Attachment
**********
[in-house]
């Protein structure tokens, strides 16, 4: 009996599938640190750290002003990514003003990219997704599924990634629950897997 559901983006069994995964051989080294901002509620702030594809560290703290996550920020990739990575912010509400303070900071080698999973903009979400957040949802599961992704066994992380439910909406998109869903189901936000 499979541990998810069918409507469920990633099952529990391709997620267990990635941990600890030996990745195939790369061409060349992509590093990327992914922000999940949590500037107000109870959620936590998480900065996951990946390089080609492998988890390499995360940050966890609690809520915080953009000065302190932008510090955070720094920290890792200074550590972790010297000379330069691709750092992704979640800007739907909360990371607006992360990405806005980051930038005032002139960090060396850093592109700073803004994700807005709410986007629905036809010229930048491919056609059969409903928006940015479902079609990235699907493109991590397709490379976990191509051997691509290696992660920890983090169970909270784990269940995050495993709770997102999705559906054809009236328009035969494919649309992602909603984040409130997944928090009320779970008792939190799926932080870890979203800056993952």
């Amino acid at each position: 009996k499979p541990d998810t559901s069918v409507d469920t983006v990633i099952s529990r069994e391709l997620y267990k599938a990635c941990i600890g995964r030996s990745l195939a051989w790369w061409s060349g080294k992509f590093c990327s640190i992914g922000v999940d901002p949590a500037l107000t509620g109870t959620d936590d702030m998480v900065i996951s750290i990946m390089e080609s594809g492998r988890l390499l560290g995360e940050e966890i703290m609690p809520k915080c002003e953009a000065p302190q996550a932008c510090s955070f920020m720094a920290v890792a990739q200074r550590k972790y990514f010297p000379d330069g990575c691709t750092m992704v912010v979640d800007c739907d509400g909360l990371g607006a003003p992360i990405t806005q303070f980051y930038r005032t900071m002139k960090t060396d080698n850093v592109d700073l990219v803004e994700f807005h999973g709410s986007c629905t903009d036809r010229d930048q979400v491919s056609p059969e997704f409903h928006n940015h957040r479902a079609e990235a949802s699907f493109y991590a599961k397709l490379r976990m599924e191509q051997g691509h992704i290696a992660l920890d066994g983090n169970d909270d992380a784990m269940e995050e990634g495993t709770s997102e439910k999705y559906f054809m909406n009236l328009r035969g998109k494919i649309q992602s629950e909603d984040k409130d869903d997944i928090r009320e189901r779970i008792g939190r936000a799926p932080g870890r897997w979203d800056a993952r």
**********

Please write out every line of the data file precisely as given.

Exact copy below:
[in-house]
């Protein structure tokens, strides 16, 4: 009996599938640190750290002003990514003003990219997704599924990634629950897997 559901983006069994995964051989080294901002509620702030594809560290703290996550920020990739990575912010509400303070900071080698999973903009979400957040949802599961992704066994992380439910909406998109869903189901936000 499979541990998810069918409507469920990633099952529990391709997620267990990635941990600890030996990745195939790369061409060349992509590093990327992914922000999940949590500037107000109870959620936590998480900065996951990946390089080609492998988890390499995360940050966890609690809520915080953009000065302190932008510090955070720094920290890792200074550590972790010297000379330069691709750092992704979640800007739907909360990371607006992360990405806005980051930038005032002139960090060396850093592109700073803004994700807005709410986007629905036809010229930048491919056609059969409903928006940015479902079609990235699907493109991590397709490379976990191509051997691509290696992660920890983090169970909270784990269940995050495993709770997102999705559906054809009236328009035969494919649309992602909603984040409130997944928090009320779970008792939190799926932080870890979203800056993952």
């Amino acid at each position: 009996k499979p541990d998810t559901s069918v409507d469920t983006v990633i099952s529990r069994e391709l997620y267990k599938a990635c941990i600890g995964r030996s990745l195939a051989w790369w061409s060349g080294k992509f590093c990327s640190i992914g922000v999940d901002p949590a500037l107000t509620g109870t959620d936590d702030m998480v900065i996951s750290i990946m390089e080609s594809g492998r988890l390499l560290g995360e940050e966890i703290m609690p809520k915080c002003e953009a000065p302190q996550a932008c510090s955070f920020m720094a920290v890792a990739q200074r550590k972790y990514f010297p000379d330069g990575c691709t750092m992704v912010v979640d800007c739907d509400g909360l990371g607006a003003p992360i990405t806005q303070f980051y930038r005032t900071m002139k960090t060396d080698n850093v592109d700073l990219v803004e994700f807005h999973g709410s986007c629905t903009d036809r010229d930048q979400v491919s056609p059969e997704f409903h928006n940015h957040r479902a079609e990235a949802s699907f493109y991590a599961k397709l490379r976990m599924e191509q051997g691509h992704i290696a992660l920890d066994g983090n169970d909270d992380a784990m269940e995050e990634g495993t709770s997102e439910k999705y559906f054809m909406n009236l328009r035969g998109k494919i649309q992602s629950e909603d984040k409130d869903d997944i928090r009320e189901r779970i008792g939190r936000a799926p932080g870890r897997w979203d800056a993952r």